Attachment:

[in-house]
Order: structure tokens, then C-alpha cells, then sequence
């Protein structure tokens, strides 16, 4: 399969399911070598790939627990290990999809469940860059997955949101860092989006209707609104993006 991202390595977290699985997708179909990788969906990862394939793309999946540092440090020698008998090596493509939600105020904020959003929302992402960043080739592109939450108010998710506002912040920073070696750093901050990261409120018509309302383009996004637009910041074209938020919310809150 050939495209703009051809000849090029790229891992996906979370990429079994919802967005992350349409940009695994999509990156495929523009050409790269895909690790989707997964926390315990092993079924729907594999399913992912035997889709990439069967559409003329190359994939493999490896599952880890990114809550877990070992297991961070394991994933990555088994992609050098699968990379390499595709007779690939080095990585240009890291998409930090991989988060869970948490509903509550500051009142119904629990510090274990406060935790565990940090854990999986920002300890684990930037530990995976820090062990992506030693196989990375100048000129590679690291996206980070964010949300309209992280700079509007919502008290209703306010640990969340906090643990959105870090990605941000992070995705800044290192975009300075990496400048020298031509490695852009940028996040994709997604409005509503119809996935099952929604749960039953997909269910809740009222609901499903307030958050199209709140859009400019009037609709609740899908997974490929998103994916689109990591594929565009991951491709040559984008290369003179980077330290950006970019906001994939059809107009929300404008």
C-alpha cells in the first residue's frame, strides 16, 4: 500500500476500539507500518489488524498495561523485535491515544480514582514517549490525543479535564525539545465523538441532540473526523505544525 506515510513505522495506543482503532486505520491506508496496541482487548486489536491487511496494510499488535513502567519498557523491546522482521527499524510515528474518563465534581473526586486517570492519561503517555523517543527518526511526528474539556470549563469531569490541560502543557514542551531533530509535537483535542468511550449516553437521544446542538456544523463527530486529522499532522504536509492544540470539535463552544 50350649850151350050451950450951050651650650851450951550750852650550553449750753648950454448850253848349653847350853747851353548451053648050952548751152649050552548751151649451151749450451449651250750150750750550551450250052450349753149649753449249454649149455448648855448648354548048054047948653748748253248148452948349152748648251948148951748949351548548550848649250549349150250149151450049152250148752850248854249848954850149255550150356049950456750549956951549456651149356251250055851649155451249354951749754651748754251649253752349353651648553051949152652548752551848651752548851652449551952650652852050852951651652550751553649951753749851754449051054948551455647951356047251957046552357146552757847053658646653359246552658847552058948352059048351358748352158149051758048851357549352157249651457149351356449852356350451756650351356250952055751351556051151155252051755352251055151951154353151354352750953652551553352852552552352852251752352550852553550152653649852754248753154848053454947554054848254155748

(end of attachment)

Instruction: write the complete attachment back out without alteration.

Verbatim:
[in-house]
Order: structure tokens, then C-alpha cells, then sequence
């Protein structure tokens, strides 16, 4: 399969399911070598790939627990290990999809469940860059997955949101860092989006209707609104993006 991202390595977290699985997708179909990788969906990862394939793309999946540092440090020698008998090596493509939600105020904020959003929302992402960043080739592109939450108010998710506002912040920073070696750093901050990261409120018509309302383009996004637009910041074209938020919310809150 050939495209703009051809000849090029790229891992996906979370990429079994919802967005992350349409940009695994999509990156495929523009050409790269895909690790989707997964926390315990092993079924729907594999399913992912035997889709990439069967559409003329190359994939493999490896599952880890990114809550877990070992297991961070394991994933990555088994992609050098699968990379390499595709007779690939080095990585240009890291998409930090991989988060869970948490509903509550500051009142119904629990510090274990406060935790565990940090854990999986920002300890684990930037530990995976820090062990992506030693196989990375100048000129590679690291996206980070964010949300309209992280700079509007919502008290209703306010640990969340906090643990959105870090990605941000992070995705800044290192975009300075990496400048020298031509490695852009940028996040994709997604409005509503119809996935099952929604749960039953997909269910809740009222609901499903307030958050199209709140859009400019009037609709609740899908997974490929998103994916689109990591594929565009991951491709040559984008290369003179980077330290950006970019906001994939059809107009929300404008």
C-alpha cells in the first residue's frame, strides 16, 4: 500500500476500539507500518489488524498495561523485535491515544480514582514517549490525543479535564525539545465523538441532540473526523505544525 506515510513505522495506543482503532486505520491506508496496541482487548486489536491487511496494510499488535513502567519498557523491546522482521527499524510515528474518563465534581473526586486517570492519561503517555523517543527518526511526528474539556470549563469531569490541560502543557514542551531533530509535537483535542468511550449516553437521544446542538456544523463527530486529522499532522504536509492544540470539535463552544 50350649850151350050451950450951050651650650851450951550750852650550553449750753648950454448850253848349653847350853747851353548451053648050952548751152649050552548751151649451151749450451449651250750150750750550551450250052450349753149649753449249454649149455448648855448648354548048054047948653748748253248148452948349152748648251948148951748949351548548550848649250549349150250149151450049152250148752850248854249848954850149255550150356049950456750549956951549456651149356251250055851649155451249354951749754651748754251649253752349353651648553051949152652548752551848651752548851652449551952650652852050852951651652550751553649951753749851754449051054948551455647951356047251957046552357146552757847053658646653359246552658847552058948352059048351358748352158149051758048851357549352157249651457149351356449852356350451756650351356250952055751351556051151155252051755352251055151951154353151354352750953652551553352852552552352852251752352550852553550152653649852754248753154848053454947554054848254155748